You never get a second chance to make a first impression.

Archive for February, 2012

As Valentine’s Day approaches and “love is in the air”, many men will be flocking to the Hallmark store, See’s Candy, and their local florist for the perfect “gift of romance”.  Dinner reservations will be made at casual and fine dining restaurants, and many “budding romances” will fret over what any of these actions will signal to the other. That being said, one can never go wrong with a beautiful arrangement of flowers.  A time-honored and Classic tradition, flowers can help you send the right message.

Before sending the signal that an engagement is in her future, check out the meaning of the color of a rose by Passion Growers.








Red roses are the traditional symbol for love and romance, and a time-honored way to say “I love you.” The red rose has long symbolized beauty and perfection. A bouquet of red roses is the perfect way to express your deep feelings for someone special.  Read more about the history and meaning of the red rose.

As a symbol of grace and elegance, the pink rose is often given as an expression of admiration. Pink roses can also convey appreciation as well as joyfulness. Pink rose bouquets often impart a gentler meaning than their red counterparts.  Read more about the history and meaning of the pink rose.

The bright, sunny color of yellow roses evokes a feeling of warmth and happiness. The warm feelings associated with the yellow rose are often akin to those shared with a true friend. As such, the yellow rose is an ideal symbol for joy and friendship. Read more about the history and meaning of the yellow rose.

White roses represent innocence and purity and are traditionally associated with marriages and new beginnings. The white rose is also a symbol of honor and reverence, and white rose arrangements are often used as an expression of remembrance. Read more about the history and meaning of the white rose.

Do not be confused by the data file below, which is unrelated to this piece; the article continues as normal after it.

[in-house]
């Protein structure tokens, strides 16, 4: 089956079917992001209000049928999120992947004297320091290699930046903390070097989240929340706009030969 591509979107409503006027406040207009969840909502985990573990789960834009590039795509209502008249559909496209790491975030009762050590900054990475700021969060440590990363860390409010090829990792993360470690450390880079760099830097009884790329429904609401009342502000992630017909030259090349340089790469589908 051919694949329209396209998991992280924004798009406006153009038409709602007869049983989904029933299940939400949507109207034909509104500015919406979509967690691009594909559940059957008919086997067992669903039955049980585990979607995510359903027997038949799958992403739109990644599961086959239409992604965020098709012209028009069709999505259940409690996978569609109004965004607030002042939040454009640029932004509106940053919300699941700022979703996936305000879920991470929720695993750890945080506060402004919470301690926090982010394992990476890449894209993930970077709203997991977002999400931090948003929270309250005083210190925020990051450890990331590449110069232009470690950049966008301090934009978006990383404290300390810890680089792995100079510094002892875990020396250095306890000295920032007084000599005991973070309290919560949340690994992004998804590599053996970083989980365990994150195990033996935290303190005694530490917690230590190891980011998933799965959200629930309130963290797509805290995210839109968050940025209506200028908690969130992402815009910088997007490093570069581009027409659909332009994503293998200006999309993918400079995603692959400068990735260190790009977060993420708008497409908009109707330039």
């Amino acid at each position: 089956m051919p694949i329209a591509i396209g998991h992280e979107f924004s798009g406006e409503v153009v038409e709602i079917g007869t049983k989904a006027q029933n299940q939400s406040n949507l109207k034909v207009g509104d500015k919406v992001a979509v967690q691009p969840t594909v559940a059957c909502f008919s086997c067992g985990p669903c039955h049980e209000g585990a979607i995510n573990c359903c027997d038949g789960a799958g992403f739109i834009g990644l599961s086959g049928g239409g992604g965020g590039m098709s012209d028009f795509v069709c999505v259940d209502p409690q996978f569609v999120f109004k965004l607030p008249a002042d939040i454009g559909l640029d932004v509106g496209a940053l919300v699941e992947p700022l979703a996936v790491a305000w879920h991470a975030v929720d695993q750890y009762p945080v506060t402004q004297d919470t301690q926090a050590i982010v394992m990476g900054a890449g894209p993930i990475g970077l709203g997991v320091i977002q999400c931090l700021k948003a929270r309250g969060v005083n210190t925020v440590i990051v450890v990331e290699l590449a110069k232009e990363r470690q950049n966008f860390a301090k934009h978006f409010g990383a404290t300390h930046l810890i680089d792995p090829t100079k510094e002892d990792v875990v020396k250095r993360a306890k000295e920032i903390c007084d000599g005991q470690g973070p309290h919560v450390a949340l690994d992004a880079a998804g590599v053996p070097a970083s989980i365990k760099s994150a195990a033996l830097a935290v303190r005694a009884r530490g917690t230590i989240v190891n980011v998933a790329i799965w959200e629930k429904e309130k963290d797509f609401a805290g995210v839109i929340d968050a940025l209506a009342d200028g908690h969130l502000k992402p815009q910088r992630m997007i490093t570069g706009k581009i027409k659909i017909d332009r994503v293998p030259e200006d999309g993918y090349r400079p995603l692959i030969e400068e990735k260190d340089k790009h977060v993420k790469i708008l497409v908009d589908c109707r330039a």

With their blazing energy, orange roses are the embodiment of desire and enthusiasm. Orange roses often symbolize passion and excitement and are an expression of fervent romance. A bouquet of orange roses will send a meaningful message. Read more about the history and meaning of the orange rose.

The unique beauty of the lavender rose has captured many hearts and imaginations. With their fantastical appearance, lavender roses are a perfect symbol of enchantment. The lavender rose is also traditionally used to express feelings of love at first sight. Read more about the history and meaning of the lavender rose.

I hope you have a beautiful Valentine’s Day, whether you will share it with a friend, spouse, child, parent or new love.  Love is in the air!

With the recent passing of my mother-in-law, I was asked by MY mother, “how should I address the card to your family?”  Good question. Considering we talk every day and are obviously very “familiar”, the idea of formality seems awkward. Should she just send the card to my husband for his loss?  Should the card be sent to the whole family and if so, how does she address her grandson in the card?  Is he the “and family” part?

It seems much easier to address a card to someone more distant or not related,such as a co-worker or church acquaintance, so I thought I would share a few tips with my readers as to the appropriate form of address when sending a Sympathy card to the:


Widow of deceased:  Mrs. Robert Jones

Widow of deceased with children living at home:  Mrs. Robert Jones (on top line) followed by:  Jack, Mary, and John Jones (less acquainted with family: use The family of Robert Jones)

Single friend:  Mr. Robert Jones or Ms. Roberta Jones.  

Married friend:  Mr. and Mrs. Robert Jones or your friend and their family as in: John and Mary Smith or Mary Smith and family.

Colleague:  The family of Robert Jones

Parents:  Mr. and Mrs. Robert Jones

While we all understand that death is part of life, and that our belief system will help us through the journey, the simple gesture of sending thoughts to a bereaved can be very healing.  

Often times we are unsure of what to say or do when the annual date of a loss approaches. While it is not necessary to send a paper/mailed card every year, it is appropriate in our technological age to send a “thought” via email.  There are many “free card” and “pay cards” from which to choose.  Blue Mountain has a nice assortment of support cards that can lend comfort to a friend or family member as they remember their loved ones over the years.